Overall Paperback Swap is a great way to lower entertainment costs if you spend a lot of money on books per month. A paperback at any major bookstore is around $10-$25 (check out the cost on the back of any of the Twilight saga if you don't believe me) and you can get that same book at Paperback Swap for $3.45 shipping included. That is a base savings of at least $6.55 per book.

Paperback Swap also offers a pretty neat feature that allows you to search for published books rather than just those posted to the site. If you are looking for a specific book and that book is currently not showing up in search results then switch to All books. When you find the book just add it to your wishlist. Should another PBS user post the book you will be notified by email that your wish has been granted.

Hopefully, this has served to answer a few questions and shed some light on this program.

Trade Books for Free - PaperBack Swap.

Sunday, July 18, 2010

Hanging Sustainable Gardening

If you live in a townhouse, apartment, or small home you may think that creating a sustainable garden in a tight space is a pipe dream. The truth is that with a little bit of ingenuity you can create a beautiful and sustainable hanging garden that will produce herbs, vegetables, and fruit.

To build a hanging sustainable garden you will need:

    A coco planter and hanging basket
    Outdoor plant hanger for walls or patio overhangs
    Shepard's hook (optional if an affixed plant hanger is not possible)
    Garden shears
    Patio tomato plant
    2 herb plants
    Peat Moss Soil infused with Miracle Grow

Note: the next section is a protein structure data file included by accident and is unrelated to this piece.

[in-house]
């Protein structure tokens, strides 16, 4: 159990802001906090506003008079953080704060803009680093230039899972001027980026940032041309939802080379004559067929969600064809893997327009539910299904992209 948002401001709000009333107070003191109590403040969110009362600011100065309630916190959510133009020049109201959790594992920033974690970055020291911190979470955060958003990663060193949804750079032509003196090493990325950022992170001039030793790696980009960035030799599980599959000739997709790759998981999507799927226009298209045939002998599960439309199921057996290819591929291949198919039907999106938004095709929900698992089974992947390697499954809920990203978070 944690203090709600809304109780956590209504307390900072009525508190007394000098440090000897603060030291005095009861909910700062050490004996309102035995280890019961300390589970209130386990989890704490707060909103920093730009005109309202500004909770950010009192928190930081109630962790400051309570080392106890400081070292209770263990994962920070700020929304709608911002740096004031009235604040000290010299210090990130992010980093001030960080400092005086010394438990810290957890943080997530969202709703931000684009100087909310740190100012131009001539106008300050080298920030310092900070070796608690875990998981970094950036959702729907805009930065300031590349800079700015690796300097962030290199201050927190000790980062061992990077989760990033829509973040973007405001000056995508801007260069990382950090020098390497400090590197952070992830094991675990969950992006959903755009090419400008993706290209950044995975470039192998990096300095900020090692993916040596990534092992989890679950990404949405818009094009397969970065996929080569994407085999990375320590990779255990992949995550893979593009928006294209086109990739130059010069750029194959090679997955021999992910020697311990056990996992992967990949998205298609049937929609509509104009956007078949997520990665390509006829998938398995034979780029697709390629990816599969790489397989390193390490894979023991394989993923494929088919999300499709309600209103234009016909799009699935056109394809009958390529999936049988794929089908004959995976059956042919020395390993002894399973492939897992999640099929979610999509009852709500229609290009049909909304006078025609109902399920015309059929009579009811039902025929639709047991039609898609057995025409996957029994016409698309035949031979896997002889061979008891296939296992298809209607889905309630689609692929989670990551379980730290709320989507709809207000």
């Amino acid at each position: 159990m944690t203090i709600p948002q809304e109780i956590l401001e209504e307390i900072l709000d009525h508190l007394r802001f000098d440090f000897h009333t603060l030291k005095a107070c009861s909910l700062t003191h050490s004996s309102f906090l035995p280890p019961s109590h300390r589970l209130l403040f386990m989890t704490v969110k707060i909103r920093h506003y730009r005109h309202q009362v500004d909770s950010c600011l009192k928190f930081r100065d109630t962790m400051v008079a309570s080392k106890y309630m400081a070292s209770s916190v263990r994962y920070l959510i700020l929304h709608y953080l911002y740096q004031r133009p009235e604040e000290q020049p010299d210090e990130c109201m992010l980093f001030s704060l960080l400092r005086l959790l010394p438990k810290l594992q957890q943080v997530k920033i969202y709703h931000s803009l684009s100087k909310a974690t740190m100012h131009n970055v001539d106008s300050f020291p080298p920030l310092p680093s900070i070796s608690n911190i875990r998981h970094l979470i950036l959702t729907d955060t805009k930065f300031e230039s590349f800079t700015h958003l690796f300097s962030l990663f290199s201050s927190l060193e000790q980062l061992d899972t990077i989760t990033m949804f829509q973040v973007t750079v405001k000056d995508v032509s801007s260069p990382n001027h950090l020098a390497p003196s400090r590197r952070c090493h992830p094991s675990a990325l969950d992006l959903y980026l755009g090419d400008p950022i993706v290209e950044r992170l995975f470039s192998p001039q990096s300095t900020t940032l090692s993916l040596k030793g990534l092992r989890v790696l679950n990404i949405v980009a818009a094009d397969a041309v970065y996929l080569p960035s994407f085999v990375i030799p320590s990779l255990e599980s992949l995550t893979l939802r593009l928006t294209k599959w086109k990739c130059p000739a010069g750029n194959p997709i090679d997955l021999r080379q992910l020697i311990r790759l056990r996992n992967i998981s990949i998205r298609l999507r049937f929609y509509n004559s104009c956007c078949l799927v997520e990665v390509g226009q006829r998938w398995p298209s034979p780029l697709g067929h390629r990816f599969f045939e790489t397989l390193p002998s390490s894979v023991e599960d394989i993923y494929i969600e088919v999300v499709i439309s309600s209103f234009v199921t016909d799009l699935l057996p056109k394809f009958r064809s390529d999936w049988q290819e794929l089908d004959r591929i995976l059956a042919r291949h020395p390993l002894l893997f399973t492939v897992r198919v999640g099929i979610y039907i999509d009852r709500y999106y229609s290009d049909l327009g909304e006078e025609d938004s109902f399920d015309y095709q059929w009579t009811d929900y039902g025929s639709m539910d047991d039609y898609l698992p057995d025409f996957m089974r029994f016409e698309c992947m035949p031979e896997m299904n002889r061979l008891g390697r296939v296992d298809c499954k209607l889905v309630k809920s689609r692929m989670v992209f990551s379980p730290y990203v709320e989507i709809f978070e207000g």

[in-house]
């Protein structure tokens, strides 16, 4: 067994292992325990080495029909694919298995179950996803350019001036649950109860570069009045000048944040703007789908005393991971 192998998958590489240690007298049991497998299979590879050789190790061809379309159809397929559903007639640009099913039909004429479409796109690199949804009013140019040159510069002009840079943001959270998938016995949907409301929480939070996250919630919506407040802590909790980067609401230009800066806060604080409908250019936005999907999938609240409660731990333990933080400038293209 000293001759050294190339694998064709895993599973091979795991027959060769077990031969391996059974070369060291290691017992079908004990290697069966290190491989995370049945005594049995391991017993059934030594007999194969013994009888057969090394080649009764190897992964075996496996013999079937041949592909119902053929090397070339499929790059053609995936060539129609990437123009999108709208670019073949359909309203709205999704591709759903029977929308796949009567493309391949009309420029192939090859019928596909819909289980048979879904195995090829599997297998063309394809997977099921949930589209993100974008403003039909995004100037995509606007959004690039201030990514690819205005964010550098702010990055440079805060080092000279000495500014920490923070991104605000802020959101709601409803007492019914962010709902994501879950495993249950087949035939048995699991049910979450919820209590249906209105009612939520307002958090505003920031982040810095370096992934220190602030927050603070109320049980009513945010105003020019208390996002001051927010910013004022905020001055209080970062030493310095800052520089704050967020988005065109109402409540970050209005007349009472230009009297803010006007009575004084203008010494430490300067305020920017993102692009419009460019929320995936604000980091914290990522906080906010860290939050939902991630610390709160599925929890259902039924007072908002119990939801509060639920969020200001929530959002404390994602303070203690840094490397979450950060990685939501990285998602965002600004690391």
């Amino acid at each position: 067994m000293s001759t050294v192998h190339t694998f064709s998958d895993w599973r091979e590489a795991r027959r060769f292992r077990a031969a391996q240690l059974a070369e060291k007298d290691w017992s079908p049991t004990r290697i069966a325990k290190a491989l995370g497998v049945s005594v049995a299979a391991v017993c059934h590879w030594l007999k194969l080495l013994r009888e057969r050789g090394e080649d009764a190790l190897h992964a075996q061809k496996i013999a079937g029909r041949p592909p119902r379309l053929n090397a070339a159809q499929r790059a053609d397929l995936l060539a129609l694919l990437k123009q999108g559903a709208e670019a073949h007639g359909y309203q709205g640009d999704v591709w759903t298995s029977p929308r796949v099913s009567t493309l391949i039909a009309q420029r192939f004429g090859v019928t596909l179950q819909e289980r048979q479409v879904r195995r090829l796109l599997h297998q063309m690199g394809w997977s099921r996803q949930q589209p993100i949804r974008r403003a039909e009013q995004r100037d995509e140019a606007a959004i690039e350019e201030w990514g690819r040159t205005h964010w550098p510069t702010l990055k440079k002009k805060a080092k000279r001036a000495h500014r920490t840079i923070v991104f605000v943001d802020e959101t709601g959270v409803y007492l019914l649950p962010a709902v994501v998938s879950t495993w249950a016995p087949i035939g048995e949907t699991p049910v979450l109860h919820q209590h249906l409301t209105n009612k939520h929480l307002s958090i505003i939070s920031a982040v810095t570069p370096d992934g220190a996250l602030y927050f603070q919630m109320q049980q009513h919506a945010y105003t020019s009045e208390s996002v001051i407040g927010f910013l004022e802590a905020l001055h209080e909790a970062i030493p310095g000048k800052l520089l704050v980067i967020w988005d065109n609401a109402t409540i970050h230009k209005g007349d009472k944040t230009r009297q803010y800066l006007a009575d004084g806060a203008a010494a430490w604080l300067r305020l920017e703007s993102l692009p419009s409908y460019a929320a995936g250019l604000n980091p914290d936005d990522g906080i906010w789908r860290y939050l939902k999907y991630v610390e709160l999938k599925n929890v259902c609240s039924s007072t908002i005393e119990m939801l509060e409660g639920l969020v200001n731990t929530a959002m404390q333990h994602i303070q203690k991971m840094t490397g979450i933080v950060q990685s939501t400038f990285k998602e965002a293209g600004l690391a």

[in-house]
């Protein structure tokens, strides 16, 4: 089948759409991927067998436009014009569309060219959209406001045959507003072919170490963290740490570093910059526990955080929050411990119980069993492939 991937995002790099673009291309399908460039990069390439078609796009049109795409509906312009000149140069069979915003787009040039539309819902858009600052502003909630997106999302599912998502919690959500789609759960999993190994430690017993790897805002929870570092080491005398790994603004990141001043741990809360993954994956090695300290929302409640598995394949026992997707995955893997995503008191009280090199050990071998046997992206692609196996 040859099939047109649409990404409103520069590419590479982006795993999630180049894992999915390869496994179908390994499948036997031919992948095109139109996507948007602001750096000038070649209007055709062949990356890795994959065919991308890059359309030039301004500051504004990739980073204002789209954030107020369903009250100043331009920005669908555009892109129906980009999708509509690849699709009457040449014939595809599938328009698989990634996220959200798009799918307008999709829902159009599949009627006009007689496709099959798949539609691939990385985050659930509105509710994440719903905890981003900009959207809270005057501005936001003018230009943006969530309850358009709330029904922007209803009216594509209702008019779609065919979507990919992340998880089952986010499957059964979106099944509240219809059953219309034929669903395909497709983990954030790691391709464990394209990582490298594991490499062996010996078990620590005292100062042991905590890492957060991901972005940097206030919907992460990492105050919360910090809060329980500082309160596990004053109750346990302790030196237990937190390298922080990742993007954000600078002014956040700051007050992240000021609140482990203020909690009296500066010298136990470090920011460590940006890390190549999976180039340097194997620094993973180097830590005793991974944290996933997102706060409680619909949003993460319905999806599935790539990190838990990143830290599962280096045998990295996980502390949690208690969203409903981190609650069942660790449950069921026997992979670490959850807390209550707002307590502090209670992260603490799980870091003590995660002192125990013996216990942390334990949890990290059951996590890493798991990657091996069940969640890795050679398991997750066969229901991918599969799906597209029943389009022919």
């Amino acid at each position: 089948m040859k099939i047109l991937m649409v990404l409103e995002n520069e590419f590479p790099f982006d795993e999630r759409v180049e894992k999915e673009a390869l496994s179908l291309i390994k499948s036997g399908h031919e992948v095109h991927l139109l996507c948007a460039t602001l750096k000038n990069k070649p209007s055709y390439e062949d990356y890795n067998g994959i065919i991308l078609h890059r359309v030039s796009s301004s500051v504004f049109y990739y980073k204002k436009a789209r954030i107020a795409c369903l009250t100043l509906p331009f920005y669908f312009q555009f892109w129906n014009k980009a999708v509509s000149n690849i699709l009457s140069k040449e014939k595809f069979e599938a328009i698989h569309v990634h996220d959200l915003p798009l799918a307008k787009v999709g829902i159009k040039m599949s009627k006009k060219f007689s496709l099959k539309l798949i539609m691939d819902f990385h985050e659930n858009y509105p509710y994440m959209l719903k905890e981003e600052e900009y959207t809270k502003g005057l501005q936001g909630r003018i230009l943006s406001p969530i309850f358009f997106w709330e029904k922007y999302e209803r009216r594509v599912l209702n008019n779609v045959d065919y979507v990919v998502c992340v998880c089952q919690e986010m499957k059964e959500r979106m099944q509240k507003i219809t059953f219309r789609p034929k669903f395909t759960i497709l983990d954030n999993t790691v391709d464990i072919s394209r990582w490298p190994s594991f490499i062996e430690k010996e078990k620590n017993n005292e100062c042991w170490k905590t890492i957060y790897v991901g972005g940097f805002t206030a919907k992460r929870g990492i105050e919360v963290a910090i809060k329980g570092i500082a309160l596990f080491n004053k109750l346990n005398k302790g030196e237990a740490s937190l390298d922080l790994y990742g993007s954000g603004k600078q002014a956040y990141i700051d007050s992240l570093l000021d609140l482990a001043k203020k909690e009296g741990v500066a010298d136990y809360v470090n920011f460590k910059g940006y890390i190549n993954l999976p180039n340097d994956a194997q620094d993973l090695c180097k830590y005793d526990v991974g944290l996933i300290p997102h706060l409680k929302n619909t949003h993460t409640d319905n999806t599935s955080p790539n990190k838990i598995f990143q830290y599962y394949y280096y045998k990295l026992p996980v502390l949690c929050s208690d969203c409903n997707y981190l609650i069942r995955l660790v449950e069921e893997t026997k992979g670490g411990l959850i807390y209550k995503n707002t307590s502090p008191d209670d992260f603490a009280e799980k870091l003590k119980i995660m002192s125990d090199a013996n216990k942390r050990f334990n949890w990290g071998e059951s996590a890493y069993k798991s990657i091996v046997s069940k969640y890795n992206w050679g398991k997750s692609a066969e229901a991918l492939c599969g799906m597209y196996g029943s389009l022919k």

Compost from your home compost bin (optional)
    Gardening gloves (optional)

1.    Prepare the hanging sustainable garden basket. Remove the coco planter from the basic. If you bought the basket and planting liner as a unit you will need to use your shears to cut the four or more pieces of plastic holding the coco liner in place. Once you have freed the liner from the planter use your shears and cut the radius of the circle (outward edge to center).

2.    Prepare the plants for planting. Remove your tomato plant and herb plants from their store planters. Loosen the dirt around each of the plants making sure not to damage the roots. If the roots are very tightly confined around the soil then lightly squeeze around the soil to loosen it just a bit. This may be the case if you purchase your plants from a nationwide chain like Wal-Mart or Target. Once the plants are loose and ready place them gently to the side.

3.    Plant your tomato plant. Turn your tomato plant upside down and gently slide the stalk through the hole of the Coco planting basket. You may find it easier to hang the basket and slide the plant in that way. Once the tomato plant is in place you will need to take the coco planting liner and open it at the cut. Place it gently around the tomato plant so that it encircles the plant while sitting normally in the planting basket.